While they likely do have partial insights into why they raped, they frame the narrative of their crimes in a manner that portrays them in a more sympathetic light. It just reinforces the notion that rapes are a gray area of misunderstanding and lack of effective communication, when most rapes are premeditated by serial offenders. Maybe it’s just me, but I get the feeling that Reddit just got played.

  57. DonnaL
    DonnaL July 28, 2012 at 5:49 pm |

    He’s probably a former editor of the Dartmouth Review; the level of intelligence and writing talent is about right.

  58. karak
    karak July 28, 2012 at 7:07 pm |

    There are several accounts of young men, trying to live up to some kind of sexual ideal, without realizing how much they’re hurting the person they’re with until that moment or until hours or days later.

    I’m not excusing it, I’m not saying, “Yeah, it’s okay you sexually assualted someone because you were young!” but there is something to be said about how this bullshit PUA crap affects men–it makes them unable to be good partners and feel saddened and sickened by the people they have been become.

    Patriarchy, and rape-encouraging masculinity hurts women, no doubt. But this is proof that this shit hurts men too, fucks them up and fucks up their identity.

    So, when people ask me “oh, what in feminism for men?” I can say, “A sense of self-worth and pride based on how you actually treat people instead of being a dancing monkey in a cruel gender performance play”.

  59. SydneyKait
    SydneyKait July 28, 2012 at 7:20 pm |

    William and everyone else, thank you for taking the time to enplane it to me. I go jogging a lot and iv run into quite a few creepers.

  60. SydneyKait
    SydneyKait July 28, 2012 at 7:21 pm |

    William and everyone else, thank you for taking the time to enplane it to me. I go jogging a lot and iv run into quite a few creepers.

    *one of which tried to get my to drink something, of course when I reported this to the police, they barely listened to me and didn’t even look into it.

  61. Echo Zen
    Echo Zen July 28, 2012 at 7:31 pm |

    Right now on Mashable, they’re reporting the same thread, but with the headline, “On Reddit, Rapists Say They’re Sorry” ( http://mashable.com/2012/07/28/rapists-reddit/ ). Are the rapists who’re posting their stories actually saying they’re apologetic, or is the reporter just conjecturing? One paragraph in particular caught my attention…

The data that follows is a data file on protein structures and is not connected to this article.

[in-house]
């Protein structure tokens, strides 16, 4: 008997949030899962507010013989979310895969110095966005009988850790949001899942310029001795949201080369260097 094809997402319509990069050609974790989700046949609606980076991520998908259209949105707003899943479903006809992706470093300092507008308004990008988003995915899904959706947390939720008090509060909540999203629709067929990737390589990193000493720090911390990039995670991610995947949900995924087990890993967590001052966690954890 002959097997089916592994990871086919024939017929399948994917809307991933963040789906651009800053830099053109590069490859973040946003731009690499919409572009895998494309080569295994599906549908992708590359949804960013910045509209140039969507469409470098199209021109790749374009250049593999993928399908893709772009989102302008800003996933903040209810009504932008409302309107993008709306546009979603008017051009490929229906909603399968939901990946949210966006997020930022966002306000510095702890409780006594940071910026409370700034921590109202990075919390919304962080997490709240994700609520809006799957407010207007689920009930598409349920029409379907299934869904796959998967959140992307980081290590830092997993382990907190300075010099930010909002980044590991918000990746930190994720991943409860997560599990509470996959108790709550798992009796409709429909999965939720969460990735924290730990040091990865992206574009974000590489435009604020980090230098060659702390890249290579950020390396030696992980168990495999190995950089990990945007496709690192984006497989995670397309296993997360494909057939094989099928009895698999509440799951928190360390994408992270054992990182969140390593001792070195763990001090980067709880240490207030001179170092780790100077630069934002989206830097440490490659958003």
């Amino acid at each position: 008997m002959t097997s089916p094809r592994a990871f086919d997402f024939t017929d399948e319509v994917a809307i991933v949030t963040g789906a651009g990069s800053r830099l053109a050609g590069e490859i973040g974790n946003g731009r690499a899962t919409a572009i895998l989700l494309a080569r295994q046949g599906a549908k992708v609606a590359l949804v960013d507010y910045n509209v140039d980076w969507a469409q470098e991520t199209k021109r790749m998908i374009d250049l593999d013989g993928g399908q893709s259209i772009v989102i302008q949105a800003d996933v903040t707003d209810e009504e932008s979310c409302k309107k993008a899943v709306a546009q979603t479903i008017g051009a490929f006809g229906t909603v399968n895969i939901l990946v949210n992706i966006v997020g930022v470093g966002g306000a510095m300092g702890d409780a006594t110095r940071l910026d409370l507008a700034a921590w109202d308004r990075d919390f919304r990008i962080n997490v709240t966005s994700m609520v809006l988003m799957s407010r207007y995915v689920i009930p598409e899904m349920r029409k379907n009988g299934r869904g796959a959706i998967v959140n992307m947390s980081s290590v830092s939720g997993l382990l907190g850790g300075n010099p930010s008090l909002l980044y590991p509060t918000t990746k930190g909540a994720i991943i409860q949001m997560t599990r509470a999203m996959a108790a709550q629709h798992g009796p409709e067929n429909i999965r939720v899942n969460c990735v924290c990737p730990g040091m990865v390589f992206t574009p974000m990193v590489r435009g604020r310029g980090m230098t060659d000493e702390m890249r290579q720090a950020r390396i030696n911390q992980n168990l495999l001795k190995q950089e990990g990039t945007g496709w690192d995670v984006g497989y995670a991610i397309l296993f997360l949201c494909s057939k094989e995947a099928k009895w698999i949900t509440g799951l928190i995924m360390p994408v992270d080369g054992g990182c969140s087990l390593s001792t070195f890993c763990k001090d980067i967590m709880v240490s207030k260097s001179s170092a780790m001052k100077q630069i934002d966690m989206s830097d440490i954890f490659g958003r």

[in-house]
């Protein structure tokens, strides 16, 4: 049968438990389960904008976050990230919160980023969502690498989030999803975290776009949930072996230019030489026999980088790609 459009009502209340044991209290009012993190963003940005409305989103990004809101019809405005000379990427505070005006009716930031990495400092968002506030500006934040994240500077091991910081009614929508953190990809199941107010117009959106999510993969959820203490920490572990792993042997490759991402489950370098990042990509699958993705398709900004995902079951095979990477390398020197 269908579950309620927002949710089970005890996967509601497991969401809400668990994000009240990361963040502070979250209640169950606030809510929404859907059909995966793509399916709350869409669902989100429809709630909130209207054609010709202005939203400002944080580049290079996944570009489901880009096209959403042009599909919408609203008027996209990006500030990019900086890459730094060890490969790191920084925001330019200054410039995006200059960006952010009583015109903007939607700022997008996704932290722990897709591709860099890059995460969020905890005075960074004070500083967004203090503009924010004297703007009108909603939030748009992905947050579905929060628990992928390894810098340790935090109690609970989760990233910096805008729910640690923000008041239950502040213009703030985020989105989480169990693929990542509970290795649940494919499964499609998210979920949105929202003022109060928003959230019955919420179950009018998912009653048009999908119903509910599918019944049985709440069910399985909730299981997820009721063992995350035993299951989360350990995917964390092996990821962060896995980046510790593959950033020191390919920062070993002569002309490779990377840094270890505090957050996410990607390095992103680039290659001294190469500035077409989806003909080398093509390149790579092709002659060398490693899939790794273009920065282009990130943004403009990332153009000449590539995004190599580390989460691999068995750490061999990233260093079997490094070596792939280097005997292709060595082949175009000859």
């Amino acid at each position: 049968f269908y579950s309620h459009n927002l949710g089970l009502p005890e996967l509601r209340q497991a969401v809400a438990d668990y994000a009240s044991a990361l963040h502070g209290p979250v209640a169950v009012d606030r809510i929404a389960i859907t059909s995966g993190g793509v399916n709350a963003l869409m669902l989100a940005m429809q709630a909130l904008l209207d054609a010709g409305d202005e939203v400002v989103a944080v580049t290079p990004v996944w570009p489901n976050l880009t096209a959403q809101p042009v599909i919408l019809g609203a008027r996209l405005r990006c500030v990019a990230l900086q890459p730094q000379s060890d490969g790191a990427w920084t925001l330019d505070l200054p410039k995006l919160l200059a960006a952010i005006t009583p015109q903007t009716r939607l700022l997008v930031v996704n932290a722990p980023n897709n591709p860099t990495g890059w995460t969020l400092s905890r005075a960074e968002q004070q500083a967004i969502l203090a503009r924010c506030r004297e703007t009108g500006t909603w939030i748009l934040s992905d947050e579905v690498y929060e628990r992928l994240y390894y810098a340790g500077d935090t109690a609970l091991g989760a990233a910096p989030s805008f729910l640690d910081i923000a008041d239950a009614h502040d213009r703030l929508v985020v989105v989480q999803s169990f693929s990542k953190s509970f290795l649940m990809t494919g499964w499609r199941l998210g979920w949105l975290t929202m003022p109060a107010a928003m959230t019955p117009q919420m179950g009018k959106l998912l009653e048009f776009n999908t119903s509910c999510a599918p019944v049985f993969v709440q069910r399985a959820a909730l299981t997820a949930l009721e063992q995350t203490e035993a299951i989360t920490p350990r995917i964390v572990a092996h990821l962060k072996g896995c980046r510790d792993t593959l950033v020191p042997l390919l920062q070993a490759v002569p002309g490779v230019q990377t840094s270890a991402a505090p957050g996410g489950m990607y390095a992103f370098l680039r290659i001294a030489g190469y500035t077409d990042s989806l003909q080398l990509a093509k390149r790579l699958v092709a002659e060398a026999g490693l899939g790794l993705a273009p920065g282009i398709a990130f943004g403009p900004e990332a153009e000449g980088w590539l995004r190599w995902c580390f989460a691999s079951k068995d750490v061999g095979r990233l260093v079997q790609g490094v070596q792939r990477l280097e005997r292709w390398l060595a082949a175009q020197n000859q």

One of Friday’s top comments came from a self-identified “post-college aged male” who admitted to raping “several women through use of coercion, alcohol, and other tactics over a course of 3 years.” He went on to write that he feels bad and has since changed his ways, adding that he’s now a “fervent volunteer in the community.”

    For those with the stomach to read the thread, can you tell us what kind of volunteering this “post-college aged male” does? Unless he’s in violence prevention, I won’t be terribly impressed. (And even if he were, I might not be impressed either. Stabbing a stranger and then doing first-aid on another stranger who’s already been stabbed doesn’t exactly balance out one’s morality, to put it mildly.)

  62. mxe354
    mxe354 July 28, 2012 at 7:36 pm |

    So, when people ask me “oh, what in feminism for men?” I can say, “A sense of self-worth and pride based on how you actually treat people instead of being a dancing monkey in a cruel gender performance play”.

    This x 1000

  63. JLondon
    JLondon July 28, 2012 at 9:04 pm |

    I find it telling and creepy how many people took out of the serial rapists’ post that it was a post we could at least appreciate as a lesson on what to look out for as if you can find red flags before someone who is incredibly skilled at seeming nice suddenly rapes you. I’m reading the thread and wondering what signs we can see in his behavior that they’re talking about. From what I can tell, the situation he sets up is geniusly planned precisely because it seems safe; it seems like an ordinary date with someone you have started to believe you know and then it turns horrifyingly violent without much warning at all. One commenter even went so far as to post that we should be self-examining our behavior if we seem like either the rapist or the victim. What am I really supposed to get out of that story to protect myself? I get some insight into his mind and methods, but his methods sound like setting up a typical movie date to me. Should I just never date anyone who seems nice ever? I disagree with a lot of commenters on Reddit as to it’s usefulness to victims. It’s not so helpful as a method of self-defense and it mostly sounds like advice of the, “don’t walk alone at night variety” except for avoiding date-rape by never dating. I would be curious if anyone here could identify actual red flags in his approach, because the commenters on Reddit never get terribly specific when they’re lauding how useful a lesson this is for potential victims.

  64. Kivan
    Kivan July 28, 2012 at 10:07 pm |

    Why do we even talk about this? I mean, they’re rapists, right? There shouldn’t be grey areas about this.. I’m confused. There seems to be some people in the blogosphere who are considering some of their statement, like, whether they’re really remorseful or not. IMHO shouldn’t we by default not believe them at all? They’re self-admitted rapists. They should be in jail, not posting their babble on reddit :(

  65. Natalia
    Natalia July 29, 2012 at 5:30 am |

    I would be curious if anyone here could identify actual red flags in his approach, because the commenters on Reddit never get terribly specific when they’re lauding how useful a lesson this is for potential victims.

    The comments on Reddit are just trying to cope with his confession, I think. “Well, at least he confessed! He’s opened our eyes! He’s not a total fuckwad!”

    Except that he is. And I didn’t notice any specific red flags that he mentioned. The reason why these guys are able to rape a lot of women and get away with it is that there are no red flags.